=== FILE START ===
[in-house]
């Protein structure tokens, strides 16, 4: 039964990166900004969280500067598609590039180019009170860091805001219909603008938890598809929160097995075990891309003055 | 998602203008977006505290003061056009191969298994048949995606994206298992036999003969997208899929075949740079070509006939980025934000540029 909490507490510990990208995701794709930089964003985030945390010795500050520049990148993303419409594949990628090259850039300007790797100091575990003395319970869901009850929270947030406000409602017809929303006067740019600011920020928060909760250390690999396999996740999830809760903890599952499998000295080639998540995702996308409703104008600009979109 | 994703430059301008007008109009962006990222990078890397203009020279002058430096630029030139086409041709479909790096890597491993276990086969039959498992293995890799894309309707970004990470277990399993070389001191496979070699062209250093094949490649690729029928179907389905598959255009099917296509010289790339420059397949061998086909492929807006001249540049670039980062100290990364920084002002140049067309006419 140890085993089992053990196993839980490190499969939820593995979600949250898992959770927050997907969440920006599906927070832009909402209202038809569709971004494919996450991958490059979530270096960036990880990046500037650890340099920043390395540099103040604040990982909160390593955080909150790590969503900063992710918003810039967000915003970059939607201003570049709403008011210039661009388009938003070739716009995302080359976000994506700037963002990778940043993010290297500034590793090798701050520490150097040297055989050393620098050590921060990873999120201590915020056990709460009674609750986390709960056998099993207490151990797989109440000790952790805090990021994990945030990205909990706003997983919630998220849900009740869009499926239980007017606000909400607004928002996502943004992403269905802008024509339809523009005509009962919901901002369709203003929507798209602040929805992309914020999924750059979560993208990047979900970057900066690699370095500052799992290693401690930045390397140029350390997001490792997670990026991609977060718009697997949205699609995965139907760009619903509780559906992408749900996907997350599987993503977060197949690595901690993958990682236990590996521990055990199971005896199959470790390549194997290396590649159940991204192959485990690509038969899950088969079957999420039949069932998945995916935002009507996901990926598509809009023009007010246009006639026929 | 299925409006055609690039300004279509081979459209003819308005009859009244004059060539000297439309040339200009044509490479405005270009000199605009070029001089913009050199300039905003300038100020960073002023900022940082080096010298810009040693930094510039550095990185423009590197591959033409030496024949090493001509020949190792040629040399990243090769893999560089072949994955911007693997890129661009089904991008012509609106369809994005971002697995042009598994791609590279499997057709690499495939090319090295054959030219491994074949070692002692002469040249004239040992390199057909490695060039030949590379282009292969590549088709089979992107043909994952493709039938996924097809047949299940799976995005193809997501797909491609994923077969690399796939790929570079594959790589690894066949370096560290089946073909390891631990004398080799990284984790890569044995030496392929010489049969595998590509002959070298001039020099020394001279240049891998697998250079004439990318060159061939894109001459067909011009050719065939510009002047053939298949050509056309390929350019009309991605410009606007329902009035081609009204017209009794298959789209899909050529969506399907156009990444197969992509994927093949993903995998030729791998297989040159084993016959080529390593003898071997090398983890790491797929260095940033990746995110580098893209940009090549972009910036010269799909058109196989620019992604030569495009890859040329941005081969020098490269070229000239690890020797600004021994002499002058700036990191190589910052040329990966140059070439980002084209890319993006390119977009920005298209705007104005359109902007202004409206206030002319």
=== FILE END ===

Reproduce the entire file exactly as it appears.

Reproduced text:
[in-house]
């Protein structure tokens, strides 16, 4: 039964990166900004969280500067598609590039180019009170860091805001219909603008938890598809929160097995075990891309003055 | 998602203008977006505290003061056009191969298994048949995606994206298992036999003969997208899929075949740079070509006939980025934000540029 909490507490510990990208995701794709930089964003985030945390010795500050520049990148993303419409594949990628090259850039300007790797100091575990003395319970869901009850929270947030406000409602017809929303006067740019600011920020928060909760250390690999396999996740999830809760903890599952499998000295080639998540995702996308409703104008600009979109 | 994703430059301008007008109009962006990222990078890397203009020279002058430096630029030139086409041709479909790096890597491993276990086969039959498992293995890799894309309707970004990470277990399993070389001191496979070699062209250093094949490649690729029928179907389905598959255009099917296509010289790339420059397949061998086909492929807006001249540049670039980062100290990364920084002002140049067309006419 140890085993089992053990196993839980490190499969939820593995979600949250898992959770927050997907969440920006599906927070832009909402209202038809569709971004494919996450991958490059979530270096960036990880990046500037650890340099920043390395540099103040604040990982909160390593955080909150790590969503900063992710918003810039967000915003970059939607201003570049709403008011210039661009388009938003070739716009995302080359976000994506700037963002990778940043993010290297500034590793090798701050520490150097040297055989050393620098050590921060990873999120201590915020056990709460009674609750986390709960056998099993207490151990797989109440000790952790805090990021994990945030990205909990706003997983919630998220849900009740869009499926239980007017606000909400607004928002996502943004992403269905802008024509339809523009005509009962919901901002369709203003929507798209602040929805992309914020999924750059979560993208990047979900970057900066690699370095500052799992290693401690930045390397140029350390997001490792997670990026991609977060718009697997949205699609995965139907760009619903509780559906992408749900996907997350599987993503977060197949690595901690993958990682236990590996521990055990199971005896199959470790390549194997290396590649159940991204192959485990690509038969899950088969079957999420039949069932998945995916935002009507996901990926598509809009023009007010246009006639026929 | 299925409006055609690039300004279509081979459209003819308005009859009244004059060539000297439309040339200009044509490479405005270009000199605009070029001089913009050199300039905003300038100020960073002023900022940082080096010298810009040693930094510039550095990185423009590197591959033409030496024949090493001509020949190792040629040399990243090769893999560089072949994955911007693997890129661009089904991008012509609106369809994005971002697995042009598994791609590279499997057709690499495939090319090295054959030219491994074949070692002692002469040249004239040992390199057909490695060039030949590379282009292969590549088709089979992107043909994952493709039938996924097809047949299940799976995005193809997501797909491609994923077969690399796939790929570079594959790589690894066949370096560290089946073909390891631990004398080799990284984790890569044995030496392929010489049969595998590509002959070298001039020099020394001279240049891998697998250079004439990318060159061939894109001459067909011009050719065939510009002047053939298949050509056309390929350019009309991605410009606007329902009035081609009204017209009794298959789209899909050529969506399907156009990444197969992509994927093949993903995998030729791998297989040159084993016959080529390593003898071997090398983890790491797929260095940033990746995110580098893209940009090549972009910036010269799909058109196989620019992604030569495009890859040329941005081969020098490269070229000239690890020797600004021994002499002058700036990191190589910052040329990966140059070439980002084209890319993006390119977009920005298209705007104005359109902007202004409206206030002319």